Computer Book Market as Canary in the Coal Mine

Over on O’Reilly’s Radar blog, Open Technology Exchange General Manager Mike Hendrickson provides some nice context and analysis of year-end computer-book sales data.

While this covers only computer books (across all publishers, not just O’Reilly), from experience we know the techies who buy our books are often the canaries in the coal mine for much broader market segments. Wikipedia founder Jimmy Wales touched on this at TOC 2007, where he noted that much of the earliest content on Wikipedia skewed heavily geek (video below, and linked here).

I’ve heard some publishers say, "my content won’t migrate online"; in particular those producing things like glossy photography books. While it’s certainly true that, for example, a selection of professional photographs of my hometown Chicago might look great on my coffee table, the top results for a Chicago search on Flickr, combined with my own shots into a custom book is now an affordable option for a truly one-of-a-kind product.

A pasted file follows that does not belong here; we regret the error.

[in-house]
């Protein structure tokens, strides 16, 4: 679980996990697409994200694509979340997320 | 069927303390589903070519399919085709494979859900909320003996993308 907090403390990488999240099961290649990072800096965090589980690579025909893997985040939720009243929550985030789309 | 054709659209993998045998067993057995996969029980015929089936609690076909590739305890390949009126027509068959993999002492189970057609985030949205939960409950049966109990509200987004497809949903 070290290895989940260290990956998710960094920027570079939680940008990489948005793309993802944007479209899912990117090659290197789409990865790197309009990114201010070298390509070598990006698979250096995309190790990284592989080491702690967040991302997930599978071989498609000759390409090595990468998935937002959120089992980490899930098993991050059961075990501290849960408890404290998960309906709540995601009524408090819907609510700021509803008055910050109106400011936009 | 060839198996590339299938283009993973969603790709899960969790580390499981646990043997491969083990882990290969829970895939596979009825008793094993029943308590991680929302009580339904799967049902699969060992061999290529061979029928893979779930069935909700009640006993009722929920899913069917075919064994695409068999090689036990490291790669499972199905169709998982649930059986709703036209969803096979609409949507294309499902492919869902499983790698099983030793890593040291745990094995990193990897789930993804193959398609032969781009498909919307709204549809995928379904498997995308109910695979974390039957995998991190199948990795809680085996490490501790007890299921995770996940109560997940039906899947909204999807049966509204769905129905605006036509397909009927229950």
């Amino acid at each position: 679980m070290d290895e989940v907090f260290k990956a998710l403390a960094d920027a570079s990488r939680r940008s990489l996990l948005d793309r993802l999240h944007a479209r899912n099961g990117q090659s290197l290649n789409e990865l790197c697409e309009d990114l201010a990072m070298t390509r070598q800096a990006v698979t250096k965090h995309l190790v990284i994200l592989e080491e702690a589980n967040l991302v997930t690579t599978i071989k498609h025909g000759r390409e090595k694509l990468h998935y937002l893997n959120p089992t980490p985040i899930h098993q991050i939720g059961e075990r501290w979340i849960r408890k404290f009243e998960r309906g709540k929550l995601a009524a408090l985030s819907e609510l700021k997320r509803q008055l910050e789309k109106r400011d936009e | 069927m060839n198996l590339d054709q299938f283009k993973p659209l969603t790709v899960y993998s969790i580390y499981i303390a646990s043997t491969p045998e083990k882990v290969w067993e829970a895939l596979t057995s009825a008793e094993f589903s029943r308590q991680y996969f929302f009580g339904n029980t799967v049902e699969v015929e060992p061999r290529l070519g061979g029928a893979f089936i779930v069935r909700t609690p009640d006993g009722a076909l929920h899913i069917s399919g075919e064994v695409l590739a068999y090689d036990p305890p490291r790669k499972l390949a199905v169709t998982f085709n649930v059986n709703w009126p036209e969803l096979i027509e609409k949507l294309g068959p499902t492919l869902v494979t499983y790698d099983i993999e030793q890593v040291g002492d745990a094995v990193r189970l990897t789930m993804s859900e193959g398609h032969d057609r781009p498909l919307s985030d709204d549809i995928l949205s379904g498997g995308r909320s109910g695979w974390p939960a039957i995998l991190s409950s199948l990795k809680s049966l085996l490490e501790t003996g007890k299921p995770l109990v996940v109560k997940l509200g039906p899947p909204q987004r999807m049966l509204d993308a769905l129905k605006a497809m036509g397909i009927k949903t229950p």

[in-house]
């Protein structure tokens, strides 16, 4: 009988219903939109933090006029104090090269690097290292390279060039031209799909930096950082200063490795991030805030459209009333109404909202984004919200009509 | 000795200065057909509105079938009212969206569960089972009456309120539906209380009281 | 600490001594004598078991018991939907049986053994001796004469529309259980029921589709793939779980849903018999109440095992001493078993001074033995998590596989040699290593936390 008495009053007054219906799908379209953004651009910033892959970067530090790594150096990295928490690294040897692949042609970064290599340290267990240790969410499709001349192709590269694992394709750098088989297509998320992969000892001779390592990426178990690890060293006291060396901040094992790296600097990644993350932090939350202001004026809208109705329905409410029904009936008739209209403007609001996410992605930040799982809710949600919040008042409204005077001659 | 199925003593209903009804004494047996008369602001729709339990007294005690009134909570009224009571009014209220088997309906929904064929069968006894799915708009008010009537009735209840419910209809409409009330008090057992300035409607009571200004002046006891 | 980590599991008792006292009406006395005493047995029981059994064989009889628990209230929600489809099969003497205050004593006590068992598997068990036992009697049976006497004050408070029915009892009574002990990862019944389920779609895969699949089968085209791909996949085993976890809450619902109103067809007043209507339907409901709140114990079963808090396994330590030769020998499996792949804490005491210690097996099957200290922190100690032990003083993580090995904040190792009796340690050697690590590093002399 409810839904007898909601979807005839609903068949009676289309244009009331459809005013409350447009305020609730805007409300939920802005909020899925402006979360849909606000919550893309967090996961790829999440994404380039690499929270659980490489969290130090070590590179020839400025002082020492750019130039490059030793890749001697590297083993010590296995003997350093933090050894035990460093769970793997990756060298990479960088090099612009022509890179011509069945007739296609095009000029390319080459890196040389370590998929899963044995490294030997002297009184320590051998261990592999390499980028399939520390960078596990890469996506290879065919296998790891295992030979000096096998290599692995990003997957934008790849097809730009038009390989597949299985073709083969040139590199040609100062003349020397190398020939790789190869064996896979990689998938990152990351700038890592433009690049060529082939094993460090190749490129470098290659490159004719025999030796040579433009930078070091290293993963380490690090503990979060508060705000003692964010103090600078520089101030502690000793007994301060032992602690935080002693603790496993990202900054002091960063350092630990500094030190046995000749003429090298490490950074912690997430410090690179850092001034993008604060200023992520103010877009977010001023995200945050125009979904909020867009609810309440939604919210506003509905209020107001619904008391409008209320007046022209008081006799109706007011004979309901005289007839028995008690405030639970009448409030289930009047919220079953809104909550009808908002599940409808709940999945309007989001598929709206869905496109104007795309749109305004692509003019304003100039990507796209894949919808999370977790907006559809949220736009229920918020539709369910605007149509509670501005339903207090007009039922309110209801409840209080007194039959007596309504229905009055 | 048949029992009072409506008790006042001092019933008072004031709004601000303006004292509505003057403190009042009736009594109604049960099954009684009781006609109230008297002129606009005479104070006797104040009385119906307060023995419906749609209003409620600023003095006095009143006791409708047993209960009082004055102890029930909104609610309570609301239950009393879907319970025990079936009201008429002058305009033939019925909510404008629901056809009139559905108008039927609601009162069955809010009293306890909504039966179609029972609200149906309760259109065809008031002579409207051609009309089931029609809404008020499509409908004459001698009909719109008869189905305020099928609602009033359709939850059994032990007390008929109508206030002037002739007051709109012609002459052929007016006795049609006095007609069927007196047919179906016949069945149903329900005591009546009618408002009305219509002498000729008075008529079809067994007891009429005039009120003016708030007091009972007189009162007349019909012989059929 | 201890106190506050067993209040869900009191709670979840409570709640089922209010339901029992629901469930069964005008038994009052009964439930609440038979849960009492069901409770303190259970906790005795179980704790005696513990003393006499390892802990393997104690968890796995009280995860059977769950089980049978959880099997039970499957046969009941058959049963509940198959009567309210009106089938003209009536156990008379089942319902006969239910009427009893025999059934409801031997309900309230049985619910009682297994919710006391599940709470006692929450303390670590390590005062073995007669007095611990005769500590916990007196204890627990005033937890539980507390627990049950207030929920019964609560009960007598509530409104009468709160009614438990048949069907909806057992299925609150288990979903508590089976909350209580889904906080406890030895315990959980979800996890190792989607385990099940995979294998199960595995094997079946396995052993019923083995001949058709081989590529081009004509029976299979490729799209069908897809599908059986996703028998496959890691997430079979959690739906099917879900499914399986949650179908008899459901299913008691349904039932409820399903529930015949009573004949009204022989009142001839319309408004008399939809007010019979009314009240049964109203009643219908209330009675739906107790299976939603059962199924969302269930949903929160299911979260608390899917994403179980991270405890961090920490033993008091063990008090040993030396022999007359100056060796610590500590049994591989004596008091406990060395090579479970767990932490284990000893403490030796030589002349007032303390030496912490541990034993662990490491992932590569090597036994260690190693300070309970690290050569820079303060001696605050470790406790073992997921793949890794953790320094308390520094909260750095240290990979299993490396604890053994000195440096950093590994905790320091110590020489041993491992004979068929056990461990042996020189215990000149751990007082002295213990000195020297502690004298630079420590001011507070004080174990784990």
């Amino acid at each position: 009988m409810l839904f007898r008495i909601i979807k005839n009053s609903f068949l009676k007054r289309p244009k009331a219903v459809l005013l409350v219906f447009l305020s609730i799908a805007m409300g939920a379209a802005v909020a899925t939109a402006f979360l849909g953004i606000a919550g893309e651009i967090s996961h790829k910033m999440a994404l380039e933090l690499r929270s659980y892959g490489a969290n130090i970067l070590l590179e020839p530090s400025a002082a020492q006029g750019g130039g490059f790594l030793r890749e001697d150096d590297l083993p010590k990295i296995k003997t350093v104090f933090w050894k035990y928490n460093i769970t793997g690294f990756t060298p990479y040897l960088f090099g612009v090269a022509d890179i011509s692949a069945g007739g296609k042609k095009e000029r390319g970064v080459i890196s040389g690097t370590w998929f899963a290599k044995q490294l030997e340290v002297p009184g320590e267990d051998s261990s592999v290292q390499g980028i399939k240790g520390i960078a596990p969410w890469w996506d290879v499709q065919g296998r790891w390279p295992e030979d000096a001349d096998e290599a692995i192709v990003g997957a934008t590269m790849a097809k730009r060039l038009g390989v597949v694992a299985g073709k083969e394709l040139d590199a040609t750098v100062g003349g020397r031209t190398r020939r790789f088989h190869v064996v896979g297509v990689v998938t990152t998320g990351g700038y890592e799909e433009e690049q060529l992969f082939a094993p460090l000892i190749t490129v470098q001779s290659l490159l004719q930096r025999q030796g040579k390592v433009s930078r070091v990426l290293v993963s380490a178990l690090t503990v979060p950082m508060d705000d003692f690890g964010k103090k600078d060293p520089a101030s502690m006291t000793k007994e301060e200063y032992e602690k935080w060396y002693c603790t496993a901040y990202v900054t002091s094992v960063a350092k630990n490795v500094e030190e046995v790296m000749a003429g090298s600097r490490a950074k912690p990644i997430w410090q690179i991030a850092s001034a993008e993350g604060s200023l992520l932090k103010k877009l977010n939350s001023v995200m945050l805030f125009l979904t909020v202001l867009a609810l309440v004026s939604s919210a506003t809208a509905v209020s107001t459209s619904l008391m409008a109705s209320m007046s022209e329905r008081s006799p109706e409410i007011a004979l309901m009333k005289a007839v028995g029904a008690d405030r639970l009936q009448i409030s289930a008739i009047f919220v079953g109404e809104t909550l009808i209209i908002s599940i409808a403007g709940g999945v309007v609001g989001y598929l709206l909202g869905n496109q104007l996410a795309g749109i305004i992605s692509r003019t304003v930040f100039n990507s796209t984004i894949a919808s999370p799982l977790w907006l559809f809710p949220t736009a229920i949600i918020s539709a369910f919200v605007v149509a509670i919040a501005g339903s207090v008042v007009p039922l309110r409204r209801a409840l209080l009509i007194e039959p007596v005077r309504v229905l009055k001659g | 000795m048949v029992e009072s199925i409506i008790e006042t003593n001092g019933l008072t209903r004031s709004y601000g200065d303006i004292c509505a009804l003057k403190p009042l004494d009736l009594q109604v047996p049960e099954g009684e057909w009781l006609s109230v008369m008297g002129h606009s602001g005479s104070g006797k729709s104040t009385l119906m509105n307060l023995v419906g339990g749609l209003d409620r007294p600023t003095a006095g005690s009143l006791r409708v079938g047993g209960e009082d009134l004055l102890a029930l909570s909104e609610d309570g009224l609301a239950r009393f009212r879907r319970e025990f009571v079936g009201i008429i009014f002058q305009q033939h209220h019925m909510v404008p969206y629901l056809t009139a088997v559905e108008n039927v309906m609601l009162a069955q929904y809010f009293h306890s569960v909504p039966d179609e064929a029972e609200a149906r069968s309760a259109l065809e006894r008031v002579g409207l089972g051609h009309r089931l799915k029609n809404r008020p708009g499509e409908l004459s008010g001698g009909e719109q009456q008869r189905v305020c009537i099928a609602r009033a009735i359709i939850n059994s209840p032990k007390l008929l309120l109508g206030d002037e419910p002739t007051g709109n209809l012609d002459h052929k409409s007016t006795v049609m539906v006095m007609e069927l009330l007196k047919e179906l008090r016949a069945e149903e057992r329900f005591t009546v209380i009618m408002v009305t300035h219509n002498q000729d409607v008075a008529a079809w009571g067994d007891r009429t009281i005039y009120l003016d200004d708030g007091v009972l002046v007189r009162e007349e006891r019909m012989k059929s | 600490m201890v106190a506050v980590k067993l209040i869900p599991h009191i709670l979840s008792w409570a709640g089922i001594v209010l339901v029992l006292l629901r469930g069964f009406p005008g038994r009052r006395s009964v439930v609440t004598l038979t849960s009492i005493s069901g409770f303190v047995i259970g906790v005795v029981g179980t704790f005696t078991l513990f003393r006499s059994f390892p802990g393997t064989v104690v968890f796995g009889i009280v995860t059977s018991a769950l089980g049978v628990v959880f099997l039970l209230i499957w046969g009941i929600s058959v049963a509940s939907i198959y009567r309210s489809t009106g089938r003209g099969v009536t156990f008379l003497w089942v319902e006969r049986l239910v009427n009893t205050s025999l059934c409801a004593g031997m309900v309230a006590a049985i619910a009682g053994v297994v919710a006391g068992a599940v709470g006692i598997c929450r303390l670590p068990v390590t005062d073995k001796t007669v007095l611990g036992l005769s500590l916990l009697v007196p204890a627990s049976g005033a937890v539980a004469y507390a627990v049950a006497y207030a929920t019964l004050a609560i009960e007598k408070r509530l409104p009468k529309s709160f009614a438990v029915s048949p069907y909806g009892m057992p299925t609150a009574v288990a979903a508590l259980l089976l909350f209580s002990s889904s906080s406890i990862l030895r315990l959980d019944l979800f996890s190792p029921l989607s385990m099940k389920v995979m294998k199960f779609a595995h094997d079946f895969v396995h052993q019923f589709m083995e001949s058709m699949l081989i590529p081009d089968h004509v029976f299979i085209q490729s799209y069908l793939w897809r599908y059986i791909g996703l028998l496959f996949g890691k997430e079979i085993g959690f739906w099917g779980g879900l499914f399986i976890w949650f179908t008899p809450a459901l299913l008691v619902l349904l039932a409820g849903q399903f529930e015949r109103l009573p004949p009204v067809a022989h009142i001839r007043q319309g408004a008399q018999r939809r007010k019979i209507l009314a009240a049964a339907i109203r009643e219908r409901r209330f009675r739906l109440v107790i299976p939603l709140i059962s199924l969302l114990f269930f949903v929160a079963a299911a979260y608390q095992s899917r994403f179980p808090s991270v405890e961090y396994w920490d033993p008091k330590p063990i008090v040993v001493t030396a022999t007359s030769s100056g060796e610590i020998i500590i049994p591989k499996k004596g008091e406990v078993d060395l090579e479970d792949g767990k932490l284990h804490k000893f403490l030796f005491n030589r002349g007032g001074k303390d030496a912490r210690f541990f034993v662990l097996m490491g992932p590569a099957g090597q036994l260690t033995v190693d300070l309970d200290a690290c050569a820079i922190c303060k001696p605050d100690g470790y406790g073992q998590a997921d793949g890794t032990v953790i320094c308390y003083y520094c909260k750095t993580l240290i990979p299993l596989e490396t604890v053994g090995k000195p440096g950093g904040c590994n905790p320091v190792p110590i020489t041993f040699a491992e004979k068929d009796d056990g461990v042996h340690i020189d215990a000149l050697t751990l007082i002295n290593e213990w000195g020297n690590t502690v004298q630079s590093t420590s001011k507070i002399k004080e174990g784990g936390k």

As the graph above shows, the alpha geeks are already doing this with content they previously would have looked for in our books:

To: WebDesign-L List
Subject: Re: [WD]: Book Recommendation
Date: Wed, 5 Apr 2006 07:33:47 -0700

> What is the best book to learn JavaScript. I am looking for one that
> has examples and if possible a method reference. I am also looking
> for books on php and CSS. If anyone knows of any good books let me
> know.

	Paul, the O'Reilly books are excellent and the Javascript book
        holds many gems as far as syntax is concerned. But I find the web
        a way better resource for JavaScript and my favorite link

Your customers could be next.